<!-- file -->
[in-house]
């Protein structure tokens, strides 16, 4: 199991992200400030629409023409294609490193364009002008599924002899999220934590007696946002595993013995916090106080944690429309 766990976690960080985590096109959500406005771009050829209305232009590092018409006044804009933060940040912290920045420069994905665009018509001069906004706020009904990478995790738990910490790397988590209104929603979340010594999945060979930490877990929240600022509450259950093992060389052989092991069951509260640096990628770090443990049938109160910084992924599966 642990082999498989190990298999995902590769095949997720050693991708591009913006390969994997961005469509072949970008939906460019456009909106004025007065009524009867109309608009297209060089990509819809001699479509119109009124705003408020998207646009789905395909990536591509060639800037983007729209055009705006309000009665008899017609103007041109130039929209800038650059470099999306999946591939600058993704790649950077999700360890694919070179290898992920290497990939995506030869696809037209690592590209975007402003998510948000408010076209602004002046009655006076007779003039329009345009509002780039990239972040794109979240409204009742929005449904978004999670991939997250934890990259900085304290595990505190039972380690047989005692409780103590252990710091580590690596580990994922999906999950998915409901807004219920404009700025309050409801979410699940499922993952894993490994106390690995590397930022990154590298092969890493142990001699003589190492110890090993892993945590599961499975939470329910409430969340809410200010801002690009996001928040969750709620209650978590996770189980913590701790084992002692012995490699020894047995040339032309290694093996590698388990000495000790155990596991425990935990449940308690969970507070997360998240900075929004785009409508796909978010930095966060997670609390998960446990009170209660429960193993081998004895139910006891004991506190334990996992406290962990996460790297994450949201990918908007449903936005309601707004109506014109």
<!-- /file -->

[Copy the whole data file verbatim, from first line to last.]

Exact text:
[in-house]
């Protein structure tokens, strides 16, 4: 199991992200400030629409023409294609490193364009002008599924002899999220934590007696946002595993013995916090106080944690429309 766990976690960080985590096109959500406005771009050829209305232009590092018409006044804009933060940040912290920045420069994905665009018509001069906004706020009904990478995790738990910490790397988590209104929603979340010594999945060979930490877990929240600022509450259950093992060389052989092991069951509260640096990628770090443990049938109160910084992924599966 642990082999498989190990298999995902590769095949997720050693991708591009913006390969994997961005469509072949970008939906460019456009909106004025007065009524009867109309608009297209060089990509819809001699479509119109009124705003408020998207646009789905395909990536591509060639800037983007729209055009705006309000009665008899017609103007041109130039929209800038650059470099999306999946591939600058993704790649950077999700360890694919070179290898992920290497990939995506030869696809037209690592590209975007402003998510948000408010076209602004002046009655006076007779003039329009345009509002780039990239972040794109979240409204009742929005449904978004999670991939997250934890990259900085304290595990505190039972380690047989005692409780103590252990710091580590690596580990994922999906999950998915409901807004219920404009700025309050409801979410699940499922993952894993490994106390690995590397930022990154590298092969890493142990001699003589190492110890090993892993945590599961499975939470329910409430969340809410200010801002690009996001928040969750709620209650978590996770189980913590701790084992002692012995490699020894047995040339032309290694093996590698388990000495000790155990596991425990935990449940308690969970507070997360998240900075929004785009409508796909978010930095966060997670609390998960446990009170209660429960193993081998004895139910006891004991506190334990996992406290962990996460790297994450949201990918908007449903936005309601707004109506014109």